Brotherhood and Volleyball
Posted: April 18, 2013 at 5:00 am, Last Updated: April 19, 2013 at 7:03 am
Sibling rivalry is common among brothers, but Shaun and Pat Sibley tell a different story. Although they are not immune to rivalry, they learned to put their competitiveness aside, as both brothers play the middle blocker position for Mason’s men’s volleyball team.
“Our family is very competitive, but Pat and I are very supportive of each other,” says Shaun, 23, a senior majoring in accounting. “Being able to play with my brother is very cool, and we are lucky to get to experience that.”
The two have practiced their dynamic for years. In high school, given his stature of six feet and nine inches, Shaun was a natural at basketball.
“I wanted to go out for a spring sport, and some of my basketball friends were going out for volleyball. It seemed like my height would help me out there, too.”
Pat, 20, a junior majoring in finance, is six feet and seven inches tall and followed in his older brother’s footsteps when he entered high school.
Both brothers stuck with volleyball, and their team travelled to the state championships in their home state of Massachusetts when Shaun was a junior and Pat was a sophomore. They returned to the state championships the following year and won.
After high school, Shaun visited several schools that participated in the Eastern Intercollegiate Volleyball Association (EIVA), but Mason stood out.
“There was a great sense of team cohesiveness and competitiveness,” he says. “I knew right away this was the school for me.”
When Pat graduated from high school, he began college at a different EIVA school.
“The fit just wasn’t right,” Pat says. “Shaun raved about the team here. He just couldn’t say enough good things, so I decided to make the change.”
Shaun reached out to men’s volleyball head coach Fred Chao, and the transfer paperwork was completed a week later.
“It was definitely the right decision,” says Pat.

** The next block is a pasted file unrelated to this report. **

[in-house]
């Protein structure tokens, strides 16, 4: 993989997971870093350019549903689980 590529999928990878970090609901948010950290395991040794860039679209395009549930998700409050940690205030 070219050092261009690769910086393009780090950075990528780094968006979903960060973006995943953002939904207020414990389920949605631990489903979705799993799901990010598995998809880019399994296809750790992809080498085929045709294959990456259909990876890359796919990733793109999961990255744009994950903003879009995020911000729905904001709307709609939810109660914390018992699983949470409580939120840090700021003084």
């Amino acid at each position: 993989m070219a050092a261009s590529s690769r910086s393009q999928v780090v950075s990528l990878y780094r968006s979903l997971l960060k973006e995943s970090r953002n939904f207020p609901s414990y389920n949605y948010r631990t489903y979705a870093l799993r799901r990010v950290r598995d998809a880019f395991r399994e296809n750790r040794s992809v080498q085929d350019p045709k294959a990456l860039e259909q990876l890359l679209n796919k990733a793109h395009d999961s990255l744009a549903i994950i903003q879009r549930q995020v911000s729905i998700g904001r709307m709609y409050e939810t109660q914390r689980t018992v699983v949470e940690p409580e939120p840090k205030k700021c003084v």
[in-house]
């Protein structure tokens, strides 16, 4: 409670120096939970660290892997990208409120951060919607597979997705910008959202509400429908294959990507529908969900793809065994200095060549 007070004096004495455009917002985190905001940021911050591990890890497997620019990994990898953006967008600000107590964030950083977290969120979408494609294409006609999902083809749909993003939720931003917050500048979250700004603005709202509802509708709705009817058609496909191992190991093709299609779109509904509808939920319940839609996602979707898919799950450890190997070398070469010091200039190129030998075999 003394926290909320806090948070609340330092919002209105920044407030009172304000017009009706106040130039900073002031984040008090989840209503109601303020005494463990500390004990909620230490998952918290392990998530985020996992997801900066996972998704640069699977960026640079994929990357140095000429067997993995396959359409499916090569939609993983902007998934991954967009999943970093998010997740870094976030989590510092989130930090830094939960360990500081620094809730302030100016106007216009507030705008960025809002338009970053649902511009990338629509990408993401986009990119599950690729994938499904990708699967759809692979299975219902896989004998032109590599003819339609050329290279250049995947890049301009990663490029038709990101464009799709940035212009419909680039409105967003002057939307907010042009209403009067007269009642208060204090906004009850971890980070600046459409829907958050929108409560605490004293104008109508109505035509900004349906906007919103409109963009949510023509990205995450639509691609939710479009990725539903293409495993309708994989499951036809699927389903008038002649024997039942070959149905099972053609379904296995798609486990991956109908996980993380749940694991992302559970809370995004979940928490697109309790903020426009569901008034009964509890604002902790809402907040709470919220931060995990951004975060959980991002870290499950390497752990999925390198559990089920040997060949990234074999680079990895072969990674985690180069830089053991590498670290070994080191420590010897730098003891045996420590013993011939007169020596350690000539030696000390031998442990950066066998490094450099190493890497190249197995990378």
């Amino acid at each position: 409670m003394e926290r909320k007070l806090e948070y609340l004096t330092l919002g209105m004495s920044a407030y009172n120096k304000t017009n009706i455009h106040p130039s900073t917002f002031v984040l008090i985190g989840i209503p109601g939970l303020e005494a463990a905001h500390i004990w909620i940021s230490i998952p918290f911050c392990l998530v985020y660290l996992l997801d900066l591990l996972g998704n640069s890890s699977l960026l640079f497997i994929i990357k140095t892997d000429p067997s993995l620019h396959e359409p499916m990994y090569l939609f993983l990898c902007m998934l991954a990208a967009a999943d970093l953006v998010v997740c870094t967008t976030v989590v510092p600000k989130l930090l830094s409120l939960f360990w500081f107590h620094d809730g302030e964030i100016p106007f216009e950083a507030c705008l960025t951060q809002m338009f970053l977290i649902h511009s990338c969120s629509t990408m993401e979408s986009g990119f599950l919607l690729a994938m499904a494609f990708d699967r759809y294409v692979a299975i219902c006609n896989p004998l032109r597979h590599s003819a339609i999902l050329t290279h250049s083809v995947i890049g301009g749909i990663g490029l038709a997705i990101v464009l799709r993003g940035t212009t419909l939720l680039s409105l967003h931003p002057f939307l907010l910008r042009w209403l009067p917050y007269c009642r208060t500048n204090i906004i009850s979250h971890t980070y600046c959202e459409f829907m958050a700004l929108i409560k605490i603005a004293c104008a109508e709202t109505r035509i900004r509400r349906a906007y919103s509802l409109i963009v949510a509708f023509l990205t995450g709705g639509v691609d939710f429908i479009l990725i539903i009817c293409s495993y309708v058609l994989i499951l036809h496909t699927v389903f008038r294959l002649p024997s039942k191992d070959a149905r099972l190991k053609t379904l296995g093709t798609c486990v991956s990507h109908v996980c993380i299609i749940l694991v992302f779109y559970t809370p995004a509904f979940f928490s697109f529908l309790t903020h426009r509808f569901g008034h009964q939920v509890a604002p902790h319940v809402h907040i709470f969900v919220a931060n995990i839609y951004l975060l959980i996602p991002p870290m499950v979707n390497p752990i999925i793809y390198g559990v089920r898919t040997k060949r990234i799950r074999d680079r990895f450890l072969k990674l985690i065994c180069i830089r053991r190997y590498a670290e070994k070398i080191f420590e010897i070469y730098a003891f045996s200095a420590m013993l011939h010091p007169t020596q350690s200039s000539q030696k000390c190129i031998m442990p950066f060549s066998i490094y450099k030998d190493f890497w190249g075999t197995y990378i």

Pat had to sit out his first season on the team, and Shaun sat out last season after knee injuries requiring surgery. Because of that, this is their first year playing together at Mason.
The regular season has only one game left, but with a conference record of 10-3 and overall record of 14-11, the team has secured a seat in EIVA’s tournament, along with Penn State, Princeton and Harvard. The brothers are hoping to bring out a win for Mason, something that has not happened since 1986.
“Penn State has won this thing the last 14 years,” Pat says. “[Mason] hasn’t beat Penn State in a game since 2008. It’s going to be hard.”
“At the same time, we played them on March 30, and that was a good game,” Shaun adds.
In order to win a volleyball match, a team must win three out of five games of 25 points. The most recent match with Penn State went all five games.
On the court, Pat and Shaun say they work just as closely with their team as they do with each other.
Coach Chao agrees.
“Within the team, Shaun and Pat’s relationship with each other appears to be the same as each of their relationships with their other teammates,” Chao says. “I think this is a strong testament to the brotherhood of the team.”
Chao also credits the duo’s skills as part of the team’s success.
“The Sibleys’ contributions have been significant,” he says. “Pat’s dynamic offense is a force to be reckoned with, while Shaun’s overall experience and stability have been invaluable.”
With Shaun’s volleyball playing days dwindling, he is trying to make the season as memorable as possible.
“We’ve all worked really hard to get to this position, and this is very important to me,” he says. “Going forward with volleyball isn’t for me. My body is pretty beat up. I have an accounting job lined up in Bethesda (Md.) after I graduate, so I’ll be going into the business world.”
Pat has another year to go at Mason and is more up in the air about his future.
“I hope I’ll be able to play for a while,” he says. “But playing with Shaun has made the game a little more fun and a little more intensive.”
The team will play against Princeton in New Jersey on April 20 for the season’s last game before the EIVA semifinals.
Write to Robin Herron at firstname.lastname@example.org